Thursday, September 29, 2011

Real Estate Market Analysis

Current Economic Conditions
America is in the third year of a ‘Great Recession’ brought on by a financial crisis. Depressions and recessions induced by financial crises tend to be longer lasting than other recessions. It takes time for banks to de-leverage, write of bad debts, and attract enough deposits to restore their core capital ratios to sufficient levels to begin making additional loans, a process largely dependent on the population savings rate.  Until that occurs, the supply of private credit to business is limited. Given the current popularity and financial advantages to debt financing, ongoing sources of credit are no longer essential just to business expansion, but also integral to business operations and cash flow management.  After the collapse of Lehman Brothers, the climate of uncertainty slowed both the expansion of the money supply and the velocity of money, resulting in a ‘credit shock’ that rippled through out the economy, resulting in delayed payments and missed payments. While the Federal Reserve policy of QE (Quantitative Easing) has increased the volume of money available to overcome the lack of liquidity, political opposition to it is increasing, and it seems unlikely to continue.
The recession has also resulted in massive job losses and an increasing unemployment rate. While job creation is increasing, it is currently only keeping pace with the rate of population growth, and is thus insufficient to bring down the unemployment rate. Additionally, because unemployment only counts those seeking a job, official statistics fail to recognize the ‘shadow pool’ of previously employed workers.
Local economic conditions are rosier. The State of Utah has endured the recession far better than many states, with ongoing economic growth and an unemployment rate lower than the national average. Despite also having been victim of the ‘housing bubble’, its rate of house-hold creation exceeds the national average as a result of its higher population growth, and will be able to reduce the stock of unsold housing at a faster rate.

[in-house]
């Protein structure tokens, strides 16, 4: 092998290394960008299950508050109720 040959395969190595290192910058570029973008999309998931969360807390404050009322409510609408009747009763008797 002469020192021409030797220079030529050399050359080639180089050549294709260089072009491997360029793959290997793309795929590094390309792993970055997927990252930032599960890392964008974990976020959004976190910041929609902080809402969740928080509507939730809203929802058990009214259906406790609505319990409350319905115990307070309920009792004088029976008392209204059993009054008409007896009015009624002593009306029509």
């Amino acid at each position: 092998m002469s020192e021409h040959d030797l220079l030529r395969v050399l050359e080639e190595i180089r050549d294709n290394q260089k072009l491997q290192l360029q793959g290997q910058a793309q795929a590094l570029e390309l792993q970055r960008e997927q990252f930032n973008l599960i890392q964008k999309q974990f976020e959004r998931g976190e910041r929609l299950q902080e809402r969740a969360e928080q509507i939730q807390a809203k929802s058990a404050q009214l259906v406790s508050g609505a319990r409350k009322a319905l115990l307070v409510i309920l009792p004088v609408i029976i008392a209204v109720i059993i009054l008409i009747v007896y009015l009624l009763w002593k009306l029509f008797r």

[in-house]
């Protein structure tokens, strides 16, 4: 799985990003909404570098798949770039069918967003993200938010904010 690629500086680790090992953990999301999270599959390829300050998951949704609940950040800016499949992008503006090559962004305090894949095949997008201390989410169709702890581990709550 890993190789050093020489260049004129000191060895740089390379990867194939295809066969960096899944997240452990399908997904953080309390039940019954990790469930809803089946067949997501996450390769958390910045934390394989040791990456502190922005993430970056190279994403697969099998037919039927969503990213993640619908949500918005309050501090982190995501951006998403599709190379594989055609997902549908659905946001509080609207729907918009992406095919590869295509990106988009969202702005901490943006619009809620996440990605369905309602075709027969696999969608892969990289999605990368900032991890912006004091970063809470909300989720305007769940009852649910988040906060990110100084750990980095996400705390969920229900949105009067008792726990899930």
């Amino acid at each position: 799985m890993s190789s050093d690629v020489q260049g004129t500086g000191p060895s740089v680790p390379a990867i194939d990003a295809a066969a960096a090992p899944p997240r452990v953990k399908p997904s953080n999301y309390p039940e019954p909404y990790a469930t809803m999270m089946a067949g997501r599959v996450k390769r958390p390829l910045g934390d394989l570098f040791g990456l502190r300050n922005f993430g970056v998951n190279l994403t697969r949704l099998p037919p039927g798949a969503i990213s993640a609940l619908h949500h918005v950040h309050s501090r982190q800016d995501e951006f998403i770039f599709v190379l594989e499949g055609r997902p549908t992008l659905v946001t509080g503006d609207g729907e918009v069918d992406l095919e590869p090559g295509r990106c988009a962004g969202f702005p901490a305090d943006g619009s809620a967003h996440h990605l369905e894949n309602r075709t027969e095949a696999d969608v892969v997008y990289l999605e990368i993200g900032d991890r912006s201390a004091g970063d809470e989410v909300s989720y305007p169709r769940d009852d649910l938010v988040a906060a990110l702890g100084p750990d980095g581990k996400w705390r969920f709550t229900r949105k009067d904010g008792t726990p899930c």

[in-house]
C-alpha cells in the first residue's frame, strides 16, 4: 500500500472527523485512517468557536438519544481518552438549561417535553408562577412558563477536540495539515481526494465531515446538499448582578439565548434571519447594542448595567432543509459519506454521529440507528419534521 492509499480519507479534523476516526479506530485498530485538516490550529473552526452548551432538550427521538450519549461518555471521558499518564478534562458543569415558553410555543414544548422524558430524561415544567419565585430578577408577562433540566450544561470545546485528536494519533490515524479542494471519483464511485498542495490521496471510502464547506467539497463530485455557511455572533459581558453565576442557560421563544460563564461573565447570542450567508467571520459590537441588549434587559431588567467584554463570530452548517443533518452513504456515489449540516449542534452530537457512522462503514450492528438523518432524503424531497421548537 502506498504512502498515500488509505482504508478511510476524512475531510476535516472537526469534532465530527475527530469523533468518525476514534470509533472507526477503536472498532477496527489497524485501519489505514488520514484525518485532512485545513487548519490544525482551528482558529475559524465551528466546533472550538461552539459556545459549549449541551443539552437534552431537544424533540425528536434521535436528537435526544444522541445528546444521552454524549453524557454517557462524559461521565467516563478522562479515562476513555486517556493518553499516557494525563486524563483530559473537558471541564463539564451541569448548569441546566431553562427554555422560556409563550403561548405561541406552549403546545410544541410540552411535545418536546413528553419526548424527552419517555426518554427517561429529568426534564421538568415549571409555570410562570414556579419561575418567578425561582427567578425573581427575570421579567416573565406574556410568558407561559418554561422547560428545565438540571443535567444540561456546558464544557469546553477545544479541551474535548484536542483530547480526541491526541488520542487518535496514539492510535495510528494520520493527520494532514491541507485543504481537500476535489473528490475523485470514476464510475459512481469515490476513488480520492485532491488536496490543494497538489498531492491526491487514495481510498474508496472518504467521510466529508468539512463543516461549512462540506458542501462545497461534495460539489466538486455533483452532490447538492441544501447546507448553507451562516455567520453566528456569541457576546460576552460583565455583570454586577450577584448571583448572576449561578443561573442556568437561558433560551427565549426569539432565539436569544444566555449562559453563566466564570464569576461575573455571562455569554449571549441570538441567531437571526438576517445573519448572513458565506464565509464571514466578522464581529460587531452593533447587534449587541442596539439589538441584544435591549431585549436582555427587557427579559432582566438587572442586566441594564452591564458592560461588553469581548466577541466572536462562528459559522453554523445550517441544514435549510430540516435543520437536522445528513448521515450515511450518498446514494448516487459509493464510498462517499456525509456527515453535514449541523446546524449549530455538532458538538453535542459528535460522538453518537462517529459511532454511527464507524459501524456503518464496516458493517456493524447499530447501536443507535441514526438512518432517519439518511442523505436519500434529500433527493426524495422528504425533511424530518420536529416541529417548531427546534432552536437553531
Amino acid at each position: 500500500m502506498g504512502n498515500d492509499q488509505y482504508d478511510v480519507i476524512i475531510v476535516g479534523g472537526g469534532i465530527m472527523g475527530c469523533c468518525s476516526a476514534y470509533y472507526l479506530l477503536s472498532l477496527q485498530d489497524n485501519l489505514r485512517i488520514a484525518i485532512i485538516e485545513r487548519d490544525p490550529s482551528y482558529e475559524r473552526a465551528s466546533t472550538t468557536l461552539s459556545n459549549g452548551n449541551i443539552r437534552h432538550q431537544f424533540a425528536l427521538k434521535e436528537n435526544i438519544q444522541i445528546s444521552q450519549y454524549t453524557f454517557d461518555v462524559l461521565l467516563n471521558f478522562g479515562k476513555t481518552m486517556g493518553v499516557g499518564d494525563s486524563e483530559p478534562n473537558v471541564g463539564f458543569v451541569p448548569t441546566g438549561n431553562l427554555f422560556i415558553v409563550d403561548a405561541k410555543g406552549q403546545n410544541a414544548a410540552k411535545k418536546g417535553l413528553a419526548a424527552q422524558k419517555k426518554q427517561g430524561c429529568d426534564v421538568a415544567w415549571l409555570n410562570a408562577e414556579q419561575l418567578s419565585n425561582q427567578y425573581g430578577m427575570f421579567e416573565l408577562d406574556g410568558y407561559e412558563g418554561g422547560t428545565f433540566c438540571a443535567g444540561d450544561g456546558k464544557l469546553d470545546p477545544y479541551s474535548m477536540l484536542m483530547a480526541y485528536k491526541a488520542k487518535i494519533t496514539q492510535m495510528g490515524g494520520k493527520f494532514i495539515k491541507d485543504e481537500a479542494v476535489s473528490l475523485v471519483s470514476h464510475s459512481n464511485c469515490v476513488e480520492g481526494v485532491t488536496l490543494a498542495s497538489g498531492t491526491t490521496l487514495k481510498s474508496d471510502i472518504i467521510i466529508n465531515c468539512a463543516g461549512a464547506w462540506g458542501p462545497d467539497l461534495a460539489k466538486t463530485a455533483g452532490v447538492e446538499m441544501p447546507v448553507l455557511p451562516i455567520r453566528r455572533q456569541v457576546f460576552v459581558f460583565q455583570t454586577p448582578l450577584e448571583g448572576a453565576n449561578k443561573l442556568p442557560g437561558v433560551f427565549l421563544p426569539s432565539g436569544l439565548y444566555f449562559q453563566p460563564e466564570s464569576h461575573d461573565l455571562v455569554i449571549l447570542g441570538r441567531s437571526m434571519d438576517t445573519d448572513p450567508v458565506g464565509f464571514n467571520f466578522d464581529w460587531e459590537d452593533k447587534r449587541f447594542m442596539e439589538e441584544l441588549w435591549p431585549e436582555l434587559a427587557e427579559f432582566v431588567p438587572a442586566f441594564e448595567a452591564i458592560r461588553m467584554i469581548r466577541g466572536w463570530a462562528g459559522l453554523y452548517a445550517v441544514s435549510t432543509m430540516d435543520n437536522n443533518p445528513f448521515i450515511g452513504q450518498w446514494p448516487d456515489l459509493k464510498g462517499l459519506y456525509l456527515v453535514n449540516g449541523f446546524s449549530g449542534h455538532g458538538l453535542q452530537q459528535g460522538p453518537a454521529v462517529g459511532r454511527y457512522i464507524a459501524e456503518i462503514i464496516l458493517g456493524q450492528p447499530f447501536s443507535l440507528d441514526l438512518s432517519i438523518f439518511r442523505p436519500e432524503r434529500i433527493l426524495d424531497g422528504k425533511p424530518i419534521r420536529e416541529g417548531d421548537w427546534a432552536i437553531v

18 Month Outlook
The eighteen-month outlook continues to look grim. Previous economic recoveries were ‘housing led’, an impossibility under current circumstances. As a result of both a growing population and a declining household size, new households were continuously being formed. New households represented an ongoing demand for additional housing units. That demand in turn fueled residential construction, and related household formation induced purchasing (furniture, home construction, appliances, etc.). The construction industry in turn provided employment with low skill, low income laborers with low education. Further, this led to a competitive shortage of labor for other low-skill positions, resulting in rising wages. Given the propensity of low-income workers to spend a high proportion of their income as consumption, this resulted in a ‘virtuous cycle’ of economic activity. That dynamic will not be pushing us out of this recession.
Previously able to resell mortgages to be repackaged into mortgage backed securities, banks are now stuck with any mortgages they originate, a trend pending regulation seems determined to reinforce. As a result, lending standards for mortgages are tightening. Combined with the need to rebuild core capital (as mentioned earlier), and declining income, the pool of qualified mortgage borrowers has shrunk substantially.
Further, the rapid appreciation in housing prices permitted many Americans to take home equity loans. These loans were then used to fuel consumer purchases, artificially elevating retail sales per square foot, and raising rents. Responding to these artificially high rents, additional retail space was constructed. Following the advent of the recession, sales tax records show consumer demand crashing, reducing the demand for retail space. Demand on retail space cannot be expected to return to the pre-recession ‘normal’.      
Again, the outlook for Utah remains rosier. Because of its larger than average family size, and high dependency ratio, a higher percentage of purchases are non-discretionary. While inferior complements (cheaper toys, off-brand food) can by substituted, they actual purchase cannot be avoided.